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Thinking The Impossible Review

Official Review

September 28th, 2012 9:14pm
Reviewed by James Sanden
Thinking the Impossible is a book on card magic by Ramon Rioboo, a member of the Spanish school who has had the opportunity to study with, among others, the Maestro, Juan Tamariz. The book is a collection of (to use Steve Beam’s term) semi-automatic card tricks, which is to say there are both “self-working” effects, as well as those needing sleight of hand, though the sleight of hand needed isn’t knuckle busting. If you’re put off by the category “self-working” (or even semi-automatic), you’re doing yourself a disservice in dismissing this book. Had I not received it to review, I probably would not have bought it myself, and I would have missed out on a tremendous resource.

Thinking the Impossible is filled with amazing, mind blowing effects, many of which, it should be noted, aren’t card locations. There are sandwich effects, 4 ace productions, matching effects and even a card to impossible location. Further, many of these plots include the element of surprise, something missing in many “self-working” effects. From a method construction point of view, the emphasis is on the subtle, rather than the difficult. This isn’t to say performing these effects will be easy. Audience management, acting ability, rehearsal and serious thought will be required to fully take advantage of the power of this material.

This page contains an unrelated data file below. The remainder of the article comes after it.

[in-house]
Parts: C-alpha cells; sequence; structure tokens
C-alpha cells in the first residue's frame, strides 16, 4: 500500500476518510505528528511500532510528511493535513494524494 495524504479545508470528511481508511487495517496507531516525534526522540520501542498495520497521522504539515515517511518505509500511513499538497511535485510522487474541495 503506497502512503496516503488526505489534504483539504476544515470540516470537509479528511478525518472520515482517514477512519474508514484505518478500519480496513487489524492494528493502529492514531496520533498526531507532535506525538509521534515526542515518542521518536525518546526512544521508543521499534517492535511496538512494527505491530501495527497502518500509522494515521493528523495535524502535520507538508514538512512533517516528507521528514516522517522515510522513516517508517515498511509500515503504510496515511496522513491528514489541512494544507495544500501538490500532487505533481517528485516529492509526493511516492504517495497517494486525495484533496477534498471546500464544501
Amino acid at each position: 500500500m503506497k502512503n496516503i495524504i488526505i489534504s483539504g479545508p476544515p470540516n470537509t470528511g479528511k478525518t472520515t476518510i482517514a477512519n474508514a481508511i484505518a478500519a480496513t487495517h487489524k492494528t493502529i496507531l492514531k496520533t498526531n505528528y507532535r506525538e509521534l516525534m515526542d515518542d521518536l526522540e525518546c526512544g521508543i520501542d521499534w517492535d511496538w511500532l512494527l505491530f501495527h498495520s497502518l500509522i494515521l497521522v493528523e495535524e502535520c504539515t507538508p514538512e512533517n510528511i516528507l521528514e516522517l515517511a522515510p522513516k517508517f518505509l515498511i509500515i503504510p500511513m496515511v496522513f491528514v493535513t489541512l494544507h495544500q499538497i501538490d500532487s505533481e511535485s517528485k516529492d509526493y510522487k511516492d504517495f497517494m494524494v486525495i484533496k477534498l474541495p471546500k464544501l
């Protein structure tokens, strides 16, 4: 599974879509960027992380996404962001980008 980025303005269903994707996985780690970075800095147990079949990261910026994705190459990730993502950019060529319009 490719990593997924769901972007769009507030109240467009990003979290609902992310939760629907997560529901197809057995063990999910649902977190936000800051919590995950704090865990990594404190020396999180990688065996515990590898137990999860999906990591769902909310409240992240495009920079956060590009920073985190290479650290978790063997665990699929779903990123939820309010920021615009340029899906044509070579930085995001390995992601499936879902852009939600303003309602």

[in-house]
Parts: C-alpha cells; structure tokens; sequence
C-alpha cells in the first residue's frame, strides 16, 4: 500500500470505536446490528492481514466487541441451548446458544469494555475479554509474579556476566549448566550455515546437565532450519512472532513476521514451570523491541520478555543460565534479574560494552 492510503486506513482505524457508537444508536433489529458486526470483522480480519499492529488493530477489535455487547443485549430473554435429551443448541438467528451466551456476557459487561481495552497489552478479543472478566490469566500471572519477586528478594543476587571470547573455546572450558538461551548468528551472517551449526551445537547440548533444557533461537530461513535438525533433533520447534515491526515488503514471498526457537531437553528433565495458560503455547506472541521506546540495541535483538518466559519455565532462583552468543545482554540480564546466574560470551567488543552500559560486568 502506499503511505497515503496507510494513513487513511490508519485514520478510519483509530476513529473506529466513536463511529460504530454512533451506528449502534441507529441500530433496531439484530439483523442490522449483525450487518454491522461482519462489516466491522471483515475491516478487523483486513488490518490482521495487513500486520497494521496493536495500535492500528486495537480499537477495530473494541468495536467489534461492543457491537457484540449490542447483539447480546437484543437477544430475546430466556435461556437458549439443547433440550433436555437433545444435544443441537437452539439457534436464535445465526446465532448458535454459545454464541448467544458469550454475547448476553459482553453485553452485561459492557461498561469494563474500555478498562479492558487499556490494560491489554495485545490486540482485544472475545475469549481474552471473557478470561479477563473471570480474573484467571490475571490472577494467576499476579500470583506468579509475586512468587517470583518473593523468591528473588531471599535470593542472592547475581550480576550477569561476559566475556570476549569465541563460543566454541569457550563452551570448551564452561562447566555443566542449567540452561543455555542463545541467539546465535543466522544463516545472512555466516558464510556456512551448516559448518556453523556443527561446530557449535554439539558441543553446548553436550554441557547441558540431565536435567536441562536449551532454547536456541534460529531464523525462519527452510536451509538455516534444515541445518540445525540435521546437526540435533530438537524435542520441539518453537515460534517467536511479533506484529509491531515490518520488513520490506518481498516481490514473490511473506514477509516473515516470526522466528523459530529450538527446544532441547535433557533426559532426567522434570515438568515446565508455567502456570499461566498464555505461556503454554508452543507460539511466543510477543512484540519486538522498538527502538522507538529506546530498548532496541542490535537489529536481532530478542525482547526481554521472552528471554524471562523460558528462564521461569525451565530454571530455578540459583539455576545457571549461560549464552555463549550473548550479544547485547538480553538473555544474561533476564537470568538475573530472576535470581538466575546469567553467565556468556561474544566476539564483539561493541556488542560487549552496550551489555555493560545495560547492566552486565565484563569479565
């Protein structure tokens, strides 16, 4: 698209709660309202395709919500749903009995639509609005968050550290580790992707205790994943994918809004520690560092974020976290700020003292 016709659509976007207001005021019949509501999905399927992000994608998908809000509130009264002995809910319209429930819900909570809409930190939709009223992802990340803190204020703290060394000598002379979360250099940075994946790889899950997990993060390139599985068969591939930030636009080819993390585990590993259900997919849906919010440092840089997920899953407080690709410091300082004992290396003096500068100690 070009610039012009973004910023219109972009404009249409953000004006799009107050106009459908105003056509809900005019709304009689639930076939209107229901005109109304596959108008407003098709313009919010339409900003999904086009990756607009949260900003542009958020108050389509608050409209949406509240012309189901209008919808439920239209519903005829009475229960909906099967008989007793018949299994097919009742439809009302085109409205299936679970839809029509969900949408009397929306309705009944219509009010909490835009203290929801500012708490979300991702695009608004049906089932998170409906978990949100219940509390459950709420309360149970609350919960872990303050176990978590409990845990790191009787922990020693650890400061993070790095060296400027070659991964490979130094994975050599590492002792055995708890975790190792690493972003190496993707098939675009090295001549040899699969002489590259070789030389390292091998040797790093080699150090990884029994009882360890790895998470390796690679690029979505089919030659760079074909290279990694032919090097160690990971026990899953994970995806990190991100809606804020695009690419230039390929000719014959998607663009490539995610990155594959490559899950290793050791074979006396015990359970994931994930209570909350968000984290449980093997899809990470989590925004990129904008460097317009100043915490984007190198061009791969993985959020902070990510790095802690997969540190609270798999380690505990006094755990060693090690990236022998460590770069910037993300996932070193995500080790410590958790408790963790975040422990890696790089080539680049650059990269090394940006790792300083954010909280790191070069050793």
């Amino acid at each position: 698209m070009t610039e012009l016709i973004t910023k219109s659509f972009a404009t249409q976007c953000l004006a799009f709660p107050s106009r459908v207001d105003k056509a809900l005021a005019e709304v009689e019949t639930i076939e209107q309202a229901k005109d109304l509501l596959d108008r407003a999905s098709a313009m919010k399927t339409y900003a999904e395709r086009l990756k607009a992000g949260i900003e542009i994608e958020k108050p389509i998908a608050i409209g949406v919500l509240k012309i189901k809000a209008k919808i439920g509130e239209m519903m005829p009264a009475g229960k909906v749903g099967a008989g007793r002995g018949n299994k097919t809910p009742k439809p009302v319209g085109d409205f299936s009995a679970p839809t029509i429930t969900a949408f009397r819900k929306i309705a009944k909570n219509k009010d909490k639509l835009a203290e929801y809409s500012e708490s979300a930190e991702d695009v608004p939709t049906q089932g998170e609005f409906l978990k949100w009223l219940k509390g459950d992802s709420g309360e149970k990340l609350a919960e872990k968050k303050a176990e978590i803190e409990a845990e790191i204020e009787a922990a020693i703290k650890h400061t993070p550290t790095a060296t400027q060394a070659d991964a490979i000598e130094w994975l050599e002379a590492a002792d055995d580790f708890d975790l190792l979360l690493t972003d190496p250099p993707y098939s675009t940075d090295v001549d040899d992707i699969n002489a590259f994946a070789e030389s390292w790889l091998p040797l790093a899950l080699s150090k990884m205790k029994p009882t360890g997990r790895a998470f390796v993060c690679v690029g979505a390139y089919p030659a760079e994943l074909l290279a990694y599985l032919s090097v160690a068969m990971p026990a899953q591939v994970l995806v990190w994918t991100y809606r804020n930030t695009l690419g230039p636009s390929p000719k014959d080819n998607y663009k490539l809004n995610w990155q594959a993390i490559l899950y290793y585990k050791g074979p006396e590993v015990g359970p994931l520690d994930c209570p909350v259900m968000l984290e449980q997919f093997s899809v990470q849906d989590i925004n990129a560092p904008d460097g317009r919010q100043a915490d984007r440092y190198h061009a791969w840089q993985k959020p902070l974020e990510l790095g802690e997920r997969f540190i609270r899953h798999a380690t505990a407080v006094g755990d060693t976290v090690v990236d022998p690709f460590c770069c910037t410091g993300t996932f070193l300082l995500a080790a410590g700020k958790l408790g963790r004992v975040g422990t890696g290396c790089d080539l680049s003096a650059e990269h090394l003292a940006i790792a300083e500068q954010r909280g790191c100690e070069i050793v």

This leads to where much of the value of this book lies. Mr. Rioboo shows how powerful simple methods can be when they are well designed and combined with an intentional presentation. He explains how scripting and attitude can clarify and amplify an effect beyond what most magicians (including myself) think possible. He goes on to discuss how presentation itself can be part of the method. Many of the effects in this book will leave the spectator not wondering “How did you do that?” but believing that the performer didn’t do anything at all, yet magic occurred. This is an extraordinarily difficult goal to achieve, and many of the effects taught will do just that.